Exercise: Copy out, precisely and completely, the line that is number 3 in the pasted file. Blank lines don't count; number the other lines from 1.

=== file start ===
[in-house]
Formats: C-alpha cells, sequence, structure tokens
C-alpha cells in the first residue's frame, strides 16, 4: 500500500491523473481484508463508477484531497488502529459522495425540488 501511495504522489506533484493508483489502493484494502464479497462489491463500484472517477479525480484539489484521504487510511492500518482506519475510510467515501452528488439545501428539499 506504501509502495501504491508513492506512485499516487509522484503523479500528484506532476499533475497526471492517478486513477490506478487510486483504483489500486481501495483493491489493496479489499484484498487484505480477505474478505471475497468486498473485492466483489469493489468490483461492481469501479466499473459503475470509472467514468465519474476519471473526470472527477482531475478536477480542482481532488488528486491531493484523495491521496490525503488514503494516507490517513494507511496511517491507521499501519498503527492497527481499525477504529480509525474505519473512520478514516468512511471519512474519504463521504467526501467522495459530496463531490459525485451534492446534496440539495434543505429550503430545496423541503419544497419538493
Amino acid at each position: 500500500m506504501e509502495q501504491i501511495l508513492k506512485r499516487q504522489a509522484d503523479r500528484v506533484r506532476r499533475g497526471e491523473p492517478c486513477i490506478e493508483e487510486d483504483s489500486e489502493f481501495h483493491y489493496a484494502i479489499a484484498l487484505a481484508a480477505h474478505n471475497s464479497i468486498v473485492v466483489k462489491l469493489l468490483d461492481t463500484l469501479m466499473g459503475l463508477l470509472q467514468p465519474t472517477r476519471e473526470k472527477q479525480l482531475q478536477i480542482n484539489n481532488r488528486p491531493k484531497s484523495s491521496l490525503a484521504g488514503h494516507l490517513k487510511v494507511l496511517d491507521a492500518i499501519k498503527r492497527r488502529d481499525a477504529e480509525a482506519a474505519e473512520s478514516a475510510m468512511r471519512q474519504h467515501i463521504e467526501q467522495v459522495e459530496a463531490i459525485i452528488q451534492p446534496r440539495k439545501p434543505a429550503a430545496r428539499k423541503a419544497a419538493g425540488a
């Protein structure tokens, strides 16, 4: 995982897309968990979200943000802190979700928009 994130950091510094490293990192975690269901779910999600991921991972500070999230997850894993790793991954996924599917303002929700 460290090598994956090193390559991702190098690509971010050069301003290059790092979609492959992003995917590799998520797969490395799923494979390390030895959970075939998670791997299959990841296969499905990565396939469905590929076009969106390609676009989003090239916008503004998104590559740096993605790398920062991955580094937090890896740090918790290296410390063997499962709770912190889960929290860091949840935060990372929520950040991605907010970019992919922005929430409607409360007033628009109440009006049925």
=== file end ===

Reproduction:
C-alpha cells in the first residue's frame, strides 16, 4: 500500500491523473481484508463508477484531497488502529459522495425540488 501511495504522489506533484493508483489502493484494502464479497462489491463500484472517477479525480484539489484521504487510511492500518482506519475510510467515501452528488439545501428539499 506504501509502495501504491508513492506512485499516487509522484503523479500528484506532476499533475497526471492517478486513477490506478487510486483504483489500486481501495483493491489493496479489499484484498487484505480477505474478505471475497468486498473485492466483489469493489468490483461492481469501479466499473459503475470509472467514468465519474476519471473526470472527477482531475478536477480542482481532488488528486491531493484523495491521496490525503488514503494516507490517513494507511496511517491507521499501519498503527492497527481499525477504529480509525474505519473512520478514516468512511471519512474519504463521504467526501467522495459530496463531490459525485451534492446534496440539495434543505429550503430545496423541503419544497419538493